trek of our ancestors to Russia two centuries earlier: over the
former Czechoslovakia, skirting the Carpathian Mountains, then
angling south along the winding Dniester River.
South of Kishinev, we got our first glimpse of the steppes,
scrolling off into the hazy distance. There, around villages with
single streets along the flood plain, were golden squares, fields
of winter wheat and rye, ripening in the rich chernozem soil of
"Sud Russland," now the countries of Moldova and Ukraine. It was
there our forefathers were drawn by Czarist manifestos promising
freedom and land; there, far from European civilization, that
they founded German villages, islands in that vast Russian sea,
in the first decades of the 1800s.
Odessa's faded beauty
Our airplane bumped down on what seemed a neglected two-lane
rural highway. It was hard to believe, judging from the customs
officials who seemed both harried and lackadaisical, that we'd
once feared the Soviet Union. In a slow-moving line, we hefted
our luggage and school supplies through the antechambers of an
airport building. That dim light and bad repair, so reminiscent
of prairie barns, prompted some tour members to tell farm life
stories, about mid-century horseback rides to rural schools and
German catechism classes on the Great Plains.
After the gloomy airport, Odessa seemed drenched with sunshine.
It's a city of one million, whose noble architecture is ringed
by bland, Stalinist-era, high-rise apartment buildings. In the
city center, there were century-old buildings with ornate, crumbling
facades. Wrought iron balcony railings, entwined with grape vines,
hung heavy with laundry and blankets. Battered yellow trams and
diesel-spewing buses plied crowded streets.
At our tour headquarters, the Chornoye More, the Black Sea Hotel,
we awakened mornings, curtains billowing into the rooms, breezes
heavy with the scent of the steppe and the sea. In the evenings,
from the hotel windows or balconies, there was, along the eastern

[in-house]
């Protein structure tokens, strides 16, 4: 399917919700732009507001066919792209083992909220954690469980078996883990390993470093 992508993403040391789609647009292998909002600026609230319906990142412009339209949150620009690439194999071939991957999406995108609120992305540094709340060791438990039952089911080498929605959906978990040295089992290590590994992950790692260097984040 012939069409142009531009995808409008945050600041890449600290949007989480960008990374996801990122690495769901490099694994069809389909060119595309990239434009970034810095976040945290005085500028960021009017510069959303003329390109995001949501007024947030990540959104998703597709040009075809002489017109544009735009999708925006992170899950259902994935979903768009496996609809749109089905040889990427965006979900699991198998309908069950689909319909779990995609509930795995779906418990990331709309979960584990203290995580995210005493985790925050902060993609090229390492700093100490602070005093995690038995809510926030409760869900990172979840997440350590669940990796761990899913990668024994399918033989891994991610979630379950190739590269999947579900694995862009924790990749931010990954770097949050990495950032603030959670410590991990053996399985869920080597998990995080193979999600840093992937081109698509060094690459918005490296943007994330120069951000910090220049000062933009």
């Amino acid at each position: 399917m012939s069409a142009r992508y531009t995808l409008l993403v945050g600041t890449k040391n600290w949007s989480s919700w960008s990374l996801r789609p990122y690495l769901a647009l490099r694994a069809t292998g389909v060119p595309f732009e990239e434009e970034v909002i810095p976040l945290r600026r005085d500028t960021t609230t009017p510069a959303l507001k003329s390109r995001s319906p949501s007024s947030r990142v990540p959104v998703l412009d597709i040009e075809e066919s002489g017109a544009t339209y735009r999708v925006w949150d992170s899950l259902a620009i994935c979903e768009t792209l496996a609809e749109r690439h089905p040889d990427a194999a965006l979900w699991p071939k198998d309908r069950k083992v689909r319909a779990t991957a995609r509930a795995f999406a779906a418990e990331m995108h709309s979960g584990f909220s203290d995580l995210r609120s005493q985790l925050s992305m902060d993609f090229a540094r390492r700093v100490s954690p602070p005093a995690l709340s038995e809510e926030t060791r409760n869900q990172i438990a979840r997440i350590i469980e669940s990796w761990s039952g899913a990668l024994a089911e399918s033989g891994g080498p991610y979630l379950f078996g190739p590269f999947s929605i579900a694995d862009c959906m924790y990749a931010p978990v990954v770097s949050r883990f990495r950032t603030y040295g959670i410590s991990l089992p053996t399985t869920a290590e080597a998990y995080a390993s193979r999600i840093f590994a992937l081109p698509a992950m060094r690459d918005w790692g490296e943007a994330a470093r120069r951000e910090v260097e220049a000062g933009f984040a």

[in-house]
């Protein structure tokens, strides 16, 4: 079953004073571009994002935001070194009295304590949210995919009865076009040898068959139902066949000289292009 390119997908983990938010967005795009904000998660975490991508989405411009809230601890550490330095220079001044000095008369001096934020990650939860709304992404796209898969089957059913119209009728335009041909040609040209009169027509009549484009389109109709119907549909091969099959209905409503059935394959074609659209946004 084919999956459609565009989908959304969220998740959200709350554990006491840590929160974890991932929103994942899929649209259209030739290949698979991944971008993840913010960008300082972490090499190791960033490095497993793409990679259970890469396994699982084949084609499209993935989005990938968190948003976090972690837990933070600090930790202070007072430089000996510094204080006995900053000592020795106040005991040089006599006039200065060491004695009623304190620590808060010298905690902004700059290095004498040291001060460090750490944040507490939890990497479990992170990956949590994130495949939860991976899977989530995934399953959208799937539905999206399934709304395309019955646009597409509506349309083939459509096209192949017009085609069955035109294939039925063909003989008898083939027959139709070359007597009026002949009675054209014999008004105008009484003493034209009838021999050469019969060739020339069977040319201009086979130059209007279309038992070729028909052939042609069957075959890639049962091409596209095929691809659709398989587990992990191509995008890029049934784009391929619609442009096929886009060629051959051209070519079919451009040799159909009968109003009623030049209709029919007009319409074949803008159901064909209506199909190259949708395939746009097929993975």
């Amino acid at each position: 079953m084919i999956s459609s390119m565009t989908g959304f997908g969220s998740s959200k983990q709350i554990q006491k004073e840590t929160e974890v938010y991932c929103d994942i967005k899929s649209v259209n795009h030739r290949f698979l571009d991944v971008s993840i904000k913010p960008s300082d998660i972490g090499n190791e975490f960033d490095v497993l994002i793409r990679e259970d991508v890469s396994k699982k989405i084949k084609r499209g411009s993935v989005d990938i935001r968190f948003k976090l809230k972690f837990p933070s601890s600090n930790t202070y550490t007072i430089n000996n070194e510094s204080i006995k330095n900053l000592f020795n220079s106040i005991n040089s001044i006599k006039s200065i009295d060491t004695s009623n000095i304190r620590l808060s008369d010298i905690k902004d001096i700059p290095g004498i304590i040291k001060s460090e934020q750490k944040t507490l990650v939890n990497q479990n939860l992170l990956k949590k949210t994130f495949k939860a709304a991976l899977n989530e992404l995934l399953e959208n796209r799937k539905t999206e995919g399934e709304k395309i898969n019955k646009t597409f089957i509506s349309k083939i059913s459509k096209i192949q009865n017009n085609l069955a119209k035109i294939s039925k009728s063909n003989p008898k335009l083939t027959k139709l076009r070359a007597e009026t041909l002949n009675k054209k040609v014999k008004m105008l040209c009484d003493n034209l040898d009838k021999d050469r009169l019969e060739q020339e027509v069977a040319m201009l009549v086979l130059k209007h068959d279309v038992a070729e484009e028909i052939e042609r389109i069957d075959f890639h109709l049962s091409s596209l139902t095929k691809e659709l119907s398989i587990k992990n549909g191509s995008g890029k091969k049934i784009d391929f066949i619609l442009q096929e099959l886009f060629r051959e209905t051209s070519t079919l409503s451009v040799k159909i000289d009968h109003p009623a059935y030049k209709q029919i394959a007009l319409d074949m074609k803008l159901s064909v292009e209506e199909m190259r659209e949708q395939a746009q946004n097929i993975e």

horizon, the shimmering waters of the Black Sea.
Exploring the enclaves
Accompanying the tour were Prairie Public Television staff personnel,
whose cameras recorded the highlights for an upcoming documentary
series on the Black Sea German experience. There were also drivers,
guides and interpreters, who over the next week accompanied the
tour members to the five enclaves established by Black Sea Germans
within the old Russian Empire.
For tour members who grew up on the Great Plains, those enclave
trips were both familiar and disconcerting. Once, bumping along
a winding path between the villages of Rohrbach and Johannestal,
it seemed like we travelled a North Dakota section line, headed
to haul bales for the day.
Another time, lost on an unmarked road, tour members did as any
prairie dweller would, navigating by the position of the sun.
In the Glueckstal Enclave around Kassel, there were broad valleys
and sweeping, sculpted hills, just like in parts of western North
Dakota. "Where is Hazen?" someone quipped. In Bessarabia, valleys
seemed steeper and villages had tumbled yardwalls and wattled
fences-which made the place seem older, more isolated.
In the Liebental and Kutschurgan Enclaves not far from Odessa,
villages nestled among numerous vineyards and cherry trees. These
villages also boasted intact rows of German houses, standing much
as a century ago, with the family names-such as "Gotz" inscribed